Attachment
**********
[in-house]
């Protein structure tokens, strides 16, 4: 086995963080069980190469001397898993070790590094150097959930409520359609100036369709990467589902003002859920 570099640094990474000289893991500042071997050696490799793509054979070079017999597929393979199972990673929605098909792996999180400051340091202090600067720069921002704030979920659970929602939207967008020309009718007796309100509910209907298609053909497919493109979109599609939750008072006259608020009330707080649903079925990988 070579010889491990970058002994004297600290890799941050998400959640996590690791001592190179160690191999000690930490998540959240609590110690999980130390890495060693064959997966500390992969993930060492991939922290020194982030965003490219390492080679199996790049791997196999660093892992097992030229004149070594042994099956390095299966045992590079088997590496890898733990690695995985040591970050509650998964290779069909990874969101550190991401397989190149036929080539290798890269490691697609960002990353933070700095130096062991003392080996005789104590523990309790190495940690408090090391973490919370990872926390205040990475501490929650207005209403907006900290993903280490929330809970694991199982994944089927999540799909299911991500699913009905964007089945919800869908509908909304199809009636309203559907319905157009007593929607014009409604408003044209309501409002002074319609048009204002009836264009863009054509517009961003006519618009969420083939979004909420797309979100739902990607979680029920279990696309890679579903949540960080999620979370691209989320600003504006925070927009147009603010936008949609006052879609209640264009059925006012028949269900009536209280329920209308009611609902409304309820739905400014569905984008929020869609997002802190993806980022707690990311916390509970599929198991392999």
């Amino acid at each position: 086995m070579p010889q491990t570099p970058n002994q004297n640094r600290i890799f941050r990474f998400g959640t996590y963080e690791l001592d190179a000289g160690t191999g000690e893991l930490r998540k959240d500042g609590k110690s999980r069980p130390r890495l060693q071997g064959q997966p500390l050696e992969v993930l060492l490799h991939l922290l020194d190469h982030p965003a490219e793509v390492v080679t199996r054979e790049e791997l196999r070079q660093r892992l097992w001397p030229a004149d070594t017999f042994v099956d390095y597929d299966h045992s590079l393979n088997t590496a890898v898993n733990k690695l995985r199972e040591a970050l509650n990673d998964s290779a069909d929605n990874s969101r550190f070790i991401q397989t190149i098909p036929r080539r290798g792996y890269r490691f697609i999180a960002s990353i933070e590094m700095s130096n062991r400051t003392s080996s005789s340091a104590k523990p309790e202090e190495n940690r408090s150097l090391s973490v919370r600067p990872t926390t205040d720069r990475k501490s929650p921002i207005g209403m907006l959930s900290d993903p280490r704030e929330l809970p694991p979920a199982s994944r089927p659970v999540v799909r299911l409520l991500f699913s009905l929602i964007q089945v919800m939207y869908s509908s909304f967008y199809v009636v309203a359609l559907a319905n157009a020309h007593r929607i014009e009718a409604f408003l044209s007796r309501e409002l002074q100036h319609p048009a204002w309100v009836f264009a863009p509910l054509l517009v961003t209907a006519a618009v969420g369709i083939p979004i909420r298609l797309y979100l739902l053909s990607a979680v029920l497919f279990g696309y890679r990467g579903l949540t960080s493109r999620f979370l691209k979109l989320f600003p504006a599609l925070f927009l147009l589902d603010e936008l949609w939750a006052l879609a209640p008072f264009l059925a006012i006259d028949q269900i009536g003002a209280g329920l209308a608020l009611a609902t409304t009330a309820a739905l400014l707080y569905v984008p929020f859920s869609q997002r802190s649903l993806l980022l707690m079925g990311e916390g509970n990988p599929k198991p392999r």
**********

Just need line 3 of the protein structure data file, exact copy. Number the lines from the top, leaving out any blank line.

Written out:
């Amino acid at each position: 086995m070579p010889q491990t570099p970058n002994q004297n640094r600290i890799f941050r990474f998400g959640t996590y963080e690791l001592d190179a000289g160690t191999g000690e893991l930490r998540k959240d500042g609590k110690s999980r069980p130390r890495l060693q071997g064959q997966p500390l050696e992969v993930l060492l490799h991939l922290l020194d190469h982030p965003a490219e793509v390492v080679t199996r054979e790049e791997l196999r070079q660093r892992l097992w001397p030229a004149d070594t017999f042994v099956d390095y597929d299966h045992s590079l393979n088997t590496a890898v898993n733990k690695l995985r199972e040591a970050l509650n990673d998964s290779a069909d929605n990874s969101r550190f070790i991401q397989t190149i098909p036929r080539r290798g792996y890269r490691f697609i999180a960002s990353i933070e590094m700095s130096n062991r400051t003392s080996s005789s340091a104590k523990p309790e202090e190495n940690r408090s150097l090391s973490v919370r600067p990872t926390t205040d720069r990475k501490s929650p921002i207005g209403m907006l959930s900290d993903p280490r704030e929330l809970p694991p979920a199982s994944r089927p659970v999540v799909r299911l409520l991500f699913s009905l929602i964007q089945v919800m939207y869908s509908s909304f967008y199809v009636v309203a359609l559907a319905n157009a020309h007593r929607i014009e009718a409604f408003l044209s007796r309501e409002l002074q100036h319609p048009a204002w309100v009836f264009a863009p509910l054509l517009v961003t209907a006519a618009v969420g369709i083939p979004i909420r298609l797309y979100l739902l053909s990607a979680v029920l497919f279990g696309y890679r990467g579903l949540t960080s493109r999620f979370l691209k979109l989320f600003p504006a599609l925070f927009l147009l589902d603010e936008l949609w939750a006052l879609a209640p008072f264009l059925a006012i006259d028949q269900i009536g003002a209280g329920l209308a608020l009611a609902t409304t009330a309820a739905l400014l707080y569905v984008p929020f859920s869609q997002r802190s649903l993806l980022l707690m079925g990311e916390g509970n990988p599929k198991p392999r």